Counting Blessings

This has been a challenging week at our house. Bill is gradually recovering from his bout with pneumonia. He was in the ER on Thursday night and Friday morning. By Monday evening I had a sore throat. I was terrified that I was going to be laid low by pneumonia, too, but it turns out that wasn’t the case. I felt like crap for a couple of days, but it never got any worse than that.

This morning at breakfast Bill asked what this week’s blog was going to be about, and I told him I had no idea. But then I went to get my steps by walking laps around the pool in actual sunlight and started counting my blessings for the week, I remembered an email that came in early on from an 82 year-old reader in Enterprise, Alabama. She and her younger sister in Texas have only recently discovered my books and are on a mission to read them all.

That’s hardly surprising. I’ve been flying under lots of readers’ radars for decades, but what really struck me was the PS she added in a second email. She referred to herself as “an old white-haired woman” and went on the mention that she has several pots of Night Blooming Cereus growing in her home. What that told me is that she’s read Hour of the Hunter, my first Walker Family book, and one that has always been one of my favorites.

When I began writing the Walkers, I wanted to make reservation life come alive for people who had never heard of the Desert People and who would most likely never visit that part of the Arizona desert where the Tohono O’odham have lived for thousands of years.

As a librarian on the reservation, I told 26 stories a week in K-6 classrooms, and among the stories I told were the folktales and legends of the TO Nation. Many of those feature Iitoi, the Tohono O’odham’s spirit of goodness. Those are considered to be winter-telling tales and are only to be told between the middle of November and the middle of March. The belief is that if a snake or lizard overhears an Iitoi story, they can swallow the storyteller’s luck and bring them harm.

I found that out the hard way when I told the story of Iitoi and Eagleman in April one year, and a parent called the principal to complain. I’ve been careful to abide by that rule ever since, with one major exception.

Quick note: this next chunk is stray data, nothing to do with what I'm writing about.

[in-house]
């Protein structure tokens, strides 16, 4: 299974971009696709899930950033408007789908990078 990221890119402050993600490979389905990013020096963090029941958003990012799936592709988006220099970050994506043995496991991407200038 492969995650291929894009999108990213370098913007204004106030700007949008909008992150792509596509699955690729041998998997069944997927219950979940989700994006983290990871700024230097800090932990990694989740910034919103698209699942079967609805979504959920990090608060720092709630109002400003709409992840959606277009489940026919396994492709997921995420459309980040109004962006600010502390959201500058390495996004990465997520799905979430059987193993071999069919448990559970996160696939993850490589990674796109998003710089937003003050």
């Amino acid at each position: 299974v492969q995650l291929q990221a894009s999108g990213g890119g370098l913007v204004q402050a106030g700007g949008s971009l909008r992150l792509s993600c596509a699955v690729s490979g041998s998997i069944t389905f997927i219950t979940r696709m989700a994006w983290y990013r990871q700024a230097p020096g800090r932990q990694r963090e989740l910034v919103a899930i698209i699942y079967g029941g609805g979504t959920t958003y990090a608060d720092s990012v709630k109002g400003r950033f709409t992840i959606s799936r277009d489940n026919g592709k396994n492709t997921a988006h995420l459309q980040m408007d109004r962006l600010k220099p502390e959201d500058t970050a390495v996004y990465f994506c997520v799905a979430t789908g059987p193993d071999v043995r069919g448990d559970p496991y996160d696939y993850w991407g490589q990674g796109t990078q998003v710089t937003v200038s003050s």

Of the Tohono O’odham stories, the two favorites with the kids were Iitoi and Eagleman and Old White-Haired Woman. In the second one, a brave grandmother goes on a heroic mission to retrieve her orphaned grandson from another tribe. On the way home, the weary woman is fast losing her strength when Iitoi steps into the picture. He tells her that since she is so brave, the child will be saved. As for her? Her tired feet will be taken underground, but once a year she will turn into the most beautiful flower in the world—the Night Blooming Cereus—the Queen of the Night.

By the way, the Night Blooming Cereus is a mysterious plant. The stalks look like scrawny, dead sticks, but once a year they all bloom on the same night. No amount of scientific study has been able to develop a way to predict exactly when that will happen. It generally occurs sometime between the middle of June and the middle of July, but studies of humidity and temperature have not yet allowed scientists to crack the code. There’s generally a 48 hour warning before the bloom happens, but that’s it.

Tohono Chul (Desert Corner), a desert botanical garden in Tucson, has a whole collection of Night Blooming Cereus, and on the night of the bloom, they hold a big celebration. It used to be that when the 48-hour advance warning happened, they had a phone tree to let people know. Now they send out emails or texts. And every year, during the bloom party, they have someone read aloud the story of Old White-Haired Woman from Hour of the Hunter.

One year, they asked me to do the reading. Of course I said yes, but then I realized: Wait a minute, July is a long way after the middle of March. So I called the organizer back. After explaining the winter telling tale problem to her, I said I was sorry, but that I wouldn’t be able to do the reading after all.

It turns out, Tohono Chul keeps a medicine man on call. They consulted with him and he said. “We’re not telling those stories in the villages any more, and this is the real story. I can’t imagine that Iitoi himself would object to Mrs. Jance reading the story the night of the bloom.”

Feeling as though I’d just had the Good Housekeeping Stamp of approval printed on my forehead, I was honored to go to the bloom and tell the story. The scent of the Queen of the Night is incredible, reminiscent of orange blossoms but entirely different. That night Tohono Chul was alive with that aroma. And I know for sure there were snakes and lizards out, because they had people with snake sticks out removing the creatures from guests walking those nighttime paths. As far as I can tell none of them managed to swallow my luck or bring me har.

So that’s what my old white-haired woman reader brought back to me this week, not only the memory of telling that story to kids on the reservation, but also the memory of reading it the night of the bloom.

For me, it was a once in a lifetime experience. And I’m sharing it with you today because, while I was outside counting my steps, I was also counting my blessings.

Photograph by John Schaefer